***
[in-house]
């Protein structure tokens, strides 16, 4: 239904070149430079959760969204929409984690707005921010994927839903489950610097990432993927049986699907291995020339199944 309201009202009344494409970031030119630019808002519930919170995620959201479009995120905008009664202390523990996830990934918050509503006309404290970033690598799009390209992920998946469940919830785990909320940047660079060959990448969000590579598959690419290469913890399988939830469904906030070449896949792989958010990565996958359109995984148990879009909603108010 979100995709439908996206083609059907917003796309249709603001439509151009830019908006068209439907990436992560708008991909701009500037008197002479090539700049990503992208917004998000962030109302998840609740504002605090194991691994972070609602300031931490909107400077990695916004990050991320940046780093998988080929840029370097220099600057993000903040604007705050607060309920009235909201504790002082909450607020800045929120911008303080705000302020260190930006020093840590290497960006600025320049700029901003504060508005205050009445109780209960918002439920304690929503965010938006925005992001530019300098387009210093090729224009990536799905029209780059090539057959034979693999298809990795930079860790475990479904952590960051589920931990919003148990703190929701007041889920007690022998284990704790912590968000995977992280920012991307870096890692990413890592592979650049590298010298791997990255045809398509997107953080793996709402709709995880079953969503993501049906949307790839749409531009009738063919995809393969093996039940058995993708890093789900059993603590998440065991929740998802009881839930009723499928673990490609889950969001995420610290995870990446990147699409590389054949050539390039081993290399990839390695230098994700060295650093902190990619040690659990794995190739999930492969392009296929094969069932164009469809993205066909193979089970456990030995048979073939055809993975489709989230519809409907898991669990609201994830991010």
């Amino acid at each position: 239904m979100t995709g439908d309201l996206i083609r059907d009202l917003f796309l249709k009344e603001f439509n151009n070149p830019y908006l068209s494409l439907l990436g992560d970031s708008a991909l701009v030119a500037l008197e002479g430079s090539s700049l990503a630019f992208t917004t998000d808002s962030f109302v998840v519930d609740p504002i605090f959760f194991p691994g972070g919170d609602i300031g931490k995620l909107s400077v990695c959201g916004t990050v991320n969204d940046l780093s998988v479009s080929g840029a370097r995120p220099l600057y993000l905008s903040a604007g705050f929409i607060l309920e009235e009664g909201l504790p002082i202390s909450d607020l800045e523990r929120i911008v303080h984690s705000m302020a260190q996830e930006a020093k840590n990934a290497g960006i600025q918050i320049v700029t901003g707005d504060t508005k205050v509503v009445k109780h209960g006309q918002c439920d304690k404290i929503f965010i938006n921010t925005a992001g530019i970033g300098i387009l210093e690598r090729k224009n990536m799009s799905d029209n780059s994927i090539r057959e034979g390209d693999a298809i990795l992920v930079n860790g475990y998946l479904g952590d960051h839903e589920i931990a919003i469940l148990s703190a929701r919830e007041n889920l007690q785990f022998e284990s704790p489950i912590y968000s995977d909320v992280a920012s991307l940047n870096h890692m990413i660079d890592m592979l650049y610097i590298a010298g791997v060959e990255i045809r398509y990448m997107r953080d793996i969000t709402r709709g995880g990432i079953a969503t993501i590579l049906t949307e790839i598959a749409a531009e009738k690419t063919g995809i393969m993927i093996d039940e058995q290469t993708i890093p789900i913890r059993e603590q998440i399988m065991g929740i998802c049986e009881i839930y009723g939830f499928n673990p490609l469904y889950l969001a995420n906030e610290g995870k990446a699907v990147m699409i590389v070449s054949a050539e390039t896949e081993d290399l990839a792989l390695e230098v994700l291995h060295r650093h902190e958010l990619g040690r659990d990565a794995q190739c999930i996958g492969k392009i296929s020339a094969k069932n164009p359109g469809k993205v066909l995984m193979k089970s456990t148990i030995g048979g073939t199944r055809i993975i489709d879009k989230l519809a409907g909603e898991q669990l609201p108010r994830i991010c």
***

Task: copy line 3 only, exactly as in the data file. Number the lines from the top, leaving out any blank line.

């Amino acid at each position: 239904m979100t995709g439908d309201l996206i083609r059907d009202l917003f796309l249709k009344e603001f439509n151009n070149p830019y908006l068209s494409l439907l990436g992560d970031s708008a991909l701009v030119a500037l008197e002479g430079s090539s700049l990503a630019f992208t917004t998000d808002s962030f109302v998840v519930d609740p504002i605090f959760f194991p691994g972070g919170d609602i300031g931490k995620l909107s400077v990695c959201g916004t990050v991320n969204d940046l780093s998988v479009s080929g840029a370097r995120p220099l600057y993000l905008s903040a604007g705050f929409i607060l309920e009235e009664g909201l504790p002082i202390s909450d607020l800045e523990r929120i911008v303080h984690s705000m302020a260190q996830e930006a020093k840590n990934a290497g960006i600025q918050i320049v700029t901003g707005d504060t508005k205050v509503v009445k109780h209960g006309q918002c439920d304690k404290i929503f965010i938006n921010t925005a992001g530019i970033g300098i387009l210093e690598r090729k224009n990536m799009s799905d029209n780059s994927i090539r057959e034979g390209d693999a298809i990795l992920v930079n860790g475990y998946l479904g952590d960051h839903e589920i931990a919003i469940l148990s703190a929701r919830e007041n889920l007690q785990f022998e284990s704790p489950i912590y968000s995977d909320v992280a920012s991307l940047n870096h890692m990413i660079d890592m592979l650049y610097i590298a010298g791997v060959e990255i045809r398509y990448m997107r953080d793996i969000t709402r709709g995880g990432i079953a969503t993501i590579l049906t949307e790839i598959a749409a531009e009738k690419t063919g995809i393969m993927i093996d039940e058995q290469t993708i890093p789900i913890r059993e603590q998440i399988m065991g929740i998802c049986e009881i839930y009723g939830f499928n673990p490609l469904y889950l969001a995420n906030e610290g995870k990446a699907v990147m699409i590389v070449s054949a050539e390039t896949e081993d290399l990839a792989l390695e230098v994700l291995h060295r650093h902190e958010l990619g040690r659990d990565a794995q190739c999930i996958g492969k392009i296929s020339a094969k069932n164009p359109g469809k993205v066909l995984m193979k089970s456990t148990i030995g048979g073939t199944r055809i993975i489709d879009k989230l519809a409907g909603e898991q669990l609201p108010r994830i991010c």